It was low 20’s (celcius) in Hanoi in early January and it was lucky to reach 10 degrees celcius during the day in Sapa while we were there. It had snowed a few weeks earlier! June to August is summer in Sapa where the temperatures reach the mid twenty degrees celcius on average.
The best time to see the green rice paddy fields is June to early August, which is the rainy season. We visited in early January and the paddies were brown and muddy as the rice had been harvested, but they were still a spectacular site. Harvesting generally occurs through September and October.
Accommodation in Sapa
Sapa is a stunning village with dozens of hotels nestled on the sides of the steep hills to take advantage of the views. There are plenty of choices, with cafes and restaurants in walking distance, and not too much traditional street-side dining, probably due to the cooler climate, and domination of tourist taste buds.
We arrived from the train prior to check-in time and our USD$35 room wasn’t available so we were offered an upgrade to a VIP room for an extra USD$20 – we were cold so we took it! The room was spectacular, with stunning mountain views, and the hot shower and heater were very much appreciated and more than worth the extra $20.
Scooter hire is USD$5 a day, complete with a dodgy helmet each, so off we went. The traffic is very light in Sapa compared to the busy streets of Saigon and Hanoi, so Sapa was a breeze.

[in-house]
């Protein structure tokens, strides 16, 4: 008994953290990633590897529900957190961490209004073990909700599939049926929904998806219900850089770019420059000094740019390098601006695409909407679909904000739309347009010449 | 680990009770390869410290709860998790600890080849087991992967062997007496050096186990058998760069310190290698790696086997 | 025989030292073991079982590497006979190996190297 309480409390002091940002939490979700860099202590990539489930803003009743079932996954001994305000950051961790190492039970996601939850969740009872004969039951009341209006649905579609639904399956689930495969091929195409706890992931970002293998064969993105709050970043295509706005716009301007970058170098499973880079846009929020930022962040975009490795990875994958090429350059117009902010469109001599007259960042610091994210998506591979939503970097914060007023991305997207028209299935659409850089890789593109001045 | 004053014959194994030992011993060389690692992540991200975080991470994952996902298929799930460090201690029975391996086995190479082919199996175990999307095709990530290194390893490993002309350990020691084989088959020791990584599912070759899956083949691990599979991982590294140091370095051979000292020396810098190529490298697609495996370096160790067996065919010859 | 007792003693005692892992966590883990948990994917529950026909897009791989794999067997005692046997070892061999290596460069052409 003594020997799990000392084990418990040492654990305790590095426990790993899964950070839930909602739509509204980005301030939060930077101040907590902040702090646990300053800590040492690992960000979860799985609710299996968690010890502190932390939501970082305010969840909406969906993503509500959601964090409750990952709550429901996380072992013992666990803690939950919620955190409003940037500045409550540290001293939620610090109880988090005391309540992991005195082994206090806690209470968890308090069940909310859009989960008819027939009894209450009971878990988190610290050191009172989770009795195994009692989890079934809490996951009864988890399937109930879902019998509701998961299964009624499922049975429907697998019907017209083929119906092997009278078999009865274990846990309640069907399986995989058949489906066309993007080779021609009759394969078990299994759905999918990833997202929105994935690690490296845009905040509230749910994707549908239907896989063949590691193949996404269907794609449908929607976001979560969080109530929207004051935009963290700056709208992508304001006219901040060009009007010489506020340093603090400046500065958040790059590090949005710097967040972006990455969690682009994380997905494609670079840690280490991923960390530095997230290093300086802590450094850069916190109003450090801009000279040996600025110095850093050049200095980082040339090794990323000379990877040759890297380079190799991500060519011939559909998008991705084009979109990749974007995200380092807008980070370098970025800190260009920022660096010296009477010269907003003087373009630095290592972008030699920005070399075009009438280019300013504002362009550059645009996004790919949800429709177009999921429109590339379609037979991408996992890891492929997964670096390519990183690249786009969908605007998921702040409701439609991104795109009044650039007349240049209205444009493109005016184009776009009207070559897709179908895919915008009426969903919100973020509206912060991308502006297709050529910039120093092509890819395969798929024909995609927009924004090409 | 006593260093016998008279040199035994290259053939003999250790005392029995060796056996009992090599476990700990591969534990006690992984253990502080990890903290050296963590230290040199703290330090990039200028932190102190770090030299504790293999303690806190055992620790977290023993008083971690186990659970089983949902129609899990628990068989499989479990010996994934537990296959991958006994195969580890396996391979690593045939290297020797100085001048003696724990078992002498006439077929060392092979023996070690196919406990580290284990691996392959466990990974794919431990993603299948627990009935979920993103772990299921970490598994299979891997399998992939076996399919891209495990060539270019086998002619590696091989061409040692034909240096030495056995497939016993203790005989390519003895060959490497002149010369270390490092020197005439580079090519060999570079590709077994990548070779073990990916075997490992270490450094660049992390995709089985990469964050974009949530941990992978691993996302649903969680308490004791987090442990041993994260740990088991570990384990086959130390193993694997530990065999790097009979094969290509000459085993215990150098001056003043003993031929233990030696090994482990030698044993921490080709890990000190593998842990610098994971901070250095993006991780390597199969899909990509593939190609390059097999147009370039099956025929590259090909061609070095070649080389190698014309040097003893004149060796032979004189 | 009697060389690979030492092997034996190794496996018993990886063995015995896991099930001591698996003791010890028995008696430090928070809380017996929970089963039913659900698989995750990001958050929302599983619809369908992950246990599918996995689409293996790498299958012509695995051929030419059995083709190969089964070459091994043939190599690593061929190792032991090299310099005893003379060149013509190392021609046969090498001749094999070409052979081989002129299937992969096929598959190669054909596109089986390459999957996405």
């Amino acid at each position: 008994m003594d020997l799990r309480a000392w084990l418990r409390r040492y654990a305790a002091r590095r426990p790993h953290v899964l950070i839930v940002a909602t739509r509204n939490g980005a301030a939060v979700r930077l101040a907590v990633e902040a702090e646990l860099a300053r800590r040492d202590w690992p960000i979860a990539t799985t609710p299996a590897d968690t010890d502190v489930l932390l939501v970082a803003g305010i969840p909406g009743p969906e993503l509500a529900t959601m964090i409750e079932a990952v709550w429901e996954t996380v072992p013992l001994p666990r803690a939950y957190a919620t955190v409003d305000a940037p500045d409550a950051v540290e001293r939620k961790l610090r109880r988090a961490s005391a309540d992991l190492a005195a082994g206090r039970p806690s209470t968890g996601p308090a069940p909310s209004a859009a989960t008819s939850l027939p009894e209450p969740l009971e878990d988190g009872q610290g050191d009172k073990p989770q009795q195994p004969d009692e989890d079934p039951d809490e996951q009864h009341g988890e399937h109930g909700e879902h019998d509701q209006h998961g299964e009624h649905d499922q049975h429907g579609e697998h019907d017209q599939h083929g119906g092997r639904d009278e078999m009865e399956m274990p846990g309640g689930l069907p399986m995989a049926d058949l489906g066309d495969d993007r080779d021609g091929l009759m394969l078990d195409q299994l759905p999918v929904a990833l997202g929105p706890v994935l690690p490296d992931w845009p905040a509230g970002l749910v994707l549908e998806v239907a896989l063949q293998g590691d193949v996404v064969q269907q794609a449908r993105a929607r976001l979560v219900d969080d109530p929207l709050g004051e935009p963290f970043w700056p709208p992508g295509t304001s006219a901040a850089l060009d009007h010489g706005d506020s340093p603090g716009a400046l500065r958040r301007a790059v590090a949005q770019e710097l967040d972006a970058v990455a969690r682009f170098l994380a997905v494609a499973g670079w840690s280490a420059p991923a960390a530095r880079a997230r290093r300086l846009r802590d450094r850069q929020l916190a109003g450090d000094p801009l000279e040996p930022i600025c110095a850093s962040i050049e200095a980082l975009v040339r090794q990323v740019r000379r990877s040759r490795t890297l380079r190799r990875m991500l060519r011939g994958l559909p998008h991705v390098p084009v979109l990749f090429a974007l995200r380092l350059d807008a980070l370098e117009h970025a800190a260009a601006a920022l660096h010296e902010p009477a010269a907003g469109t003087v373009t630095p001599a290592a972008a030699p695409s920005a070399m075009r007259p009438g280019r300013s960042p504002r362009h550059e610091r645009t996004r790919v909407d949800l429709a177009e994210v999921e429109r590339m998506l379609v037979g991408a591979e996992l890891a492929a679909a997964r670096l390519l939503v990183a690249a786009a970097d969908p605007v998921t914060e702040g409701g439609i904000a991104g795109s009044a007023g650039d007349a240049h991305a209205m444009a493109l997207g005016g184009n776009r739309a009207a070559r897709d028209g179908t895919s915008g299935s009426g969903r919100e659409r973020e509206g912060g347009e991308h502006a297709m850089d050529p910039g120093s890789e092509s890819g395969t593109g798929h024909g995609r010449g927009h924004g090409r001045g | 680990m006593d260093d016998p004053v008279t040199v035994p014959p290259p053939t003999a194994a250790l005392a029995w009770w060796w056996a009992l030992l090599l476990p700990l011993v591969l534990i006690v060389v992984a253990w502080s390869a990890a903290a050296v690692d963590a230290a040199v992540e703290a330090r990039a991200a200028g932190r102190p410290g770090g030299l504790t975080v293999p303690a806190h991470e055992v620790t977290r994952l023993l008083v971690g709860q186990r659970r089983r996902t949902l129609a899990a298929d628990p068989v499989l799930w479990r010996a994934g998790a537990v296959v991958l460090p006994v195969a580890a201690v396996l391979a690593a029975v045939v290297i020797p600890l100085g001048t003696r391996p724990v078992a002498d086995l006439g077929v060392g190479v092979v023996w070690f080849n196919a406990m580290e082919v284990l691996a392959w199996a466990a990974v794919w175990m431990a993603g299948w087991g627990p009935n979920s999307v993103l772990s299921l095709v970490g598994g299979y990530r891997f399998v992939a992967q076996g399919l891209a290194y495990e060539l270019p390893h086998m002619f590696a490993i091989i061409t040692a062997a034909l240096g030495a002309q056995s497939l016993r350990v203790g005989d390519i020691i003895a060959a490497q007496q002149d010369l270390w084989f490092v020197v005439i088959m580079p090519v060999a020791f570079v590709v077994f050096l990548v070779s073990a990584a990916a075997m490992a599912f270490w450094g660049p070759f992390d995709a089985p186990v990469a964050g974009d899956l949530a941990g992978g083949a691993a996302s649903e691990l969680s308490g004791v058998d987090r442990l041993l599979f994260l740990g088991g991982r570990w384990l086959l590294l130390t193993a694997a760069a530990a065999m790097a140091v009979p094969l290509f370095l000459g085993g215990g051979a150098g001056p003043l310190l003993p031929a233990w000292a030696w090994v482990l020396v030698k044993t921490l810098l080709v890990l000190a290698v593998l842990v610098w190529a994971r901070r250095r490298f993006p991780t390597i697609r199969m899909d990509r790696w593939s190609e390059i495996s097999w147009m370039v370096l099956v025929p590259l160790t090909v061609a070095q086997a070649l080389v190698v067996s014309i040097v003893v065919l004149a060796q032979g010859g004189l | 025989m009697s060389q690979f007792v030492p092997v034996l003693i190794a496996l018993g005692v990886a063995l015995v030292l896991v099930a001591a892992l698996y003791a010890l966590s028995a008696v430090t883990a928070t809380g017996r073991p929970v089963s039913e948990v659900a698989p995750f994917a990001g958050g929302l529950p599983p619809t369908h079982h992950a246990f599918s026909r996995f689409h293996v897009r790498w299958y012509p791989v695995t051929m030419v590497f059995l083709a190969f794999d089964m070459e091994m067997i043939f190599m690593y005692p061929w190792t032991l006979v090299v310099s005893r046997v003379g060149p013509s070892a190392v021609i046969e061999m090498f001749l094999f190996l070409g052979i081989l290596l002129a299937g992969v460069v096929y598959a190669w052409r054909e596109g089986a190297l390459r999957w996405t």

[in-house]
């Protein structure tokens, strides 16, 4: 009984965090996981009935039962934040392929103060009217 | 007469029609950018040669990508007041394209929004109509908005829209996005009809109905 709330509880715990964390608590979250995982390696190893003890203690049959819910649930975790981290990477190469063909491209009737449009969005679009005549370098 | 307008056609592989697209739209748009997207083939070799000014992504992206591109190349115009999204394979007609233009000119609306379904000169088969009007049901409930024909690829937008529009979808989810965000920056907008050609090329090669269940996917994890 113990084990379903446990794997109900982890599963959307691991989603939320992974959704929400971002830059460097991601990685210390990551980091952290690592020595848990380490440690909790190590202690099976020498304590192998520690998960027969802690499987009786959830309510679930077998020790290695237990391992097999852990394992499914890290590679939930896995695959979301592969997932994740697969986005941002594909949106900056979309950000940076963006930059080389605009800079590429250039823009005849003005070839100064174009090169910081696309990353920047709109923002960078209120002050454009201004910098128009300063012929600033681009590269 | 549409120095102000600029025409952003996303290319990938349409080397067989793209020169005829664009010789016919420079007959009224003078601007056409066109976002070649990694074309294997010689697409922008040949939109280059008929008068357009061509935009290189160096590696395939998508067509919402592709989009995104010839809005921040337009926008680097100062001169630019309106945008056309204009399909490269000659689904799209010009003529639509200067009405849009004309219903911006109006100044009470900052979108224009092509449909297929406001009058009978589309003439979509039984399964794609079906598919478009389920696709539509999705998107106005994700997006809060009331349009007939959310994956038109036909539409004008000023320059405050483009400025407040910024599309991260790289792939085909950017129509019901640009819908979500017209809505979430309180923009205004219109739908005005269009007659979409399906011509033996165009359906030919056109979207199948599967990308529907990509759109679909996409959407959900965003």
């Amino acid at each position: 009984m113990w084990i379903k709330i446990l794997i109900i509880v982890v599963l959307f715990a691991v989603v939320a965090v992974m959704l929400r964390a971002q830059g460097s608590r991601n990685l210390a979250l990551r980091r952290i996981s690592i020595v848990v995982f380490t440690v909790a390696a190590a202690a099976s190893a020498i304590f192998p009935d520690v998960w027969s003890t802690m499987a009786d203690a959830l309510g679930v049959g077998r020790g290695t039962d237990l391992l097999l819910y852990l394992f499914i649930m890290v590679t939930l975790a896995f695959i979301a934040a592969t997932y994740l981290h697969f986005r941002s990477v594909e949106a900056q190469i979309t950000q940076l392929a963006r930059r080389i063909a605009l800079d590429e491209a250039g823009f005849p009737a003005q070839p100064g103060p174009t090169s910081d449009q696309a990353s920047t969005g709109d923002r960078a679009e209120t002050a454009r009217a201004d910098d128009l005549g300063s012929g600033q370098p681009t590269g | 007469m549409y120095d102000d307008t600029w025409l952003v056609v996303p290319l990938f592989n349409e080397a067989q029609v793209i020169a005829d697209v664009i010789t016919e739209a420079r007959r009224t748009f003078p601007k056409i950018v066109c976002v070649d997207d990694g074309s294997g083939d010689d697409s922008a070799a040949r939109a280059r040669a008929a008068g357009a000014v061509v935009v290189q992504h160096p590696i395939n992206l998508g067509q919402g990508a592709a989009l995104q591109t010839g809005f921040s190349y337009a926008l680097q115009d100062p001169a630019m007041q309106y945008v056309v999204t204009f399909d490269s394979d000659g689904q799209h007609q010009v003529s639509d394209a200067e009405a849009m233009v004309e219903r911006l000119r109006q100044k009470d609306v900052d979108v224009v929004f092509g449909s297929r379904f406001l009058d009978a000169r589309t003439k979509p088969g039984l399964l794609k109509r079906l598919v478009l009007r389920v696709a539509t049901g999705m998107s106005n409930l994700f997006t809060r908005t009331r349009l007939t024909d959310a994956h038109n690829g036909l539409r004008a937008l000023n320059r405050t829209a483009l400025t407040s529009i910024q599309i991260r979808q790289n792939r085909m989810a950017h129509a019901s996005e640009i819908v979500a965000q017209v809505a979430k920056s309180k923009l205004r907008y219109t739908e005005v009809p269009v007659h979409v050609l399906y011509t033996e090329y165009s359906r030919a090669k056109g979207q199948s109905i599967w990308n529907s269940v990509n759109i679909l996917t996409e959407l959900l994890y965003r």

We took off exploring the local streets, and happened to witness the slaughter of a water buffalo surrounded by a crowd of local onlookers. Nothing is wasted in Vietnam so every part of the water buffalo would have been used for food or made into goods to sell.
We headed out of town on a road which took us high above Sapa, with tight winding roads, dropping down into the valleys below. This road has been listed as one of the best motorcycle journeys in the world and the view at the top of the Tram Ton Pass was simply stunning. We stopped and got off the scooter, jaws dropping at the spectacular view below us.
Sapa hill tribe villages
One of the most popular activities is a long walk down from Sapa into the valley, past stunning rice paddies carved into the mountain sides, and through several local hill tribe villages.
We had decided not to do the walking tour but do more exploring on the scooter. By sheer accident we found the road leading down to the villages (much to the seeming distaste of the walkers that we scootered past, who realised we might have chosen the better option!).
Some of the tracks weren’t for the faint hearted and not specifically designed for scooters, but they provided for an adventure packed thrill ride as we ventured down into the valleys below and then through the villages, stopping for coffee, talking to locals and being touted for purchases.
Tourists are their main form of income and the H’Mong women sure know how to engage (sometimes very cheekily) with you in English! We had some fabulous laughs from our exchanges!
So for something a little different in Vietnam, we highly recommend Sapa. Explore and mix it with the locals and you’ll have a rewarding taste of the cultural feast that is Vietnam.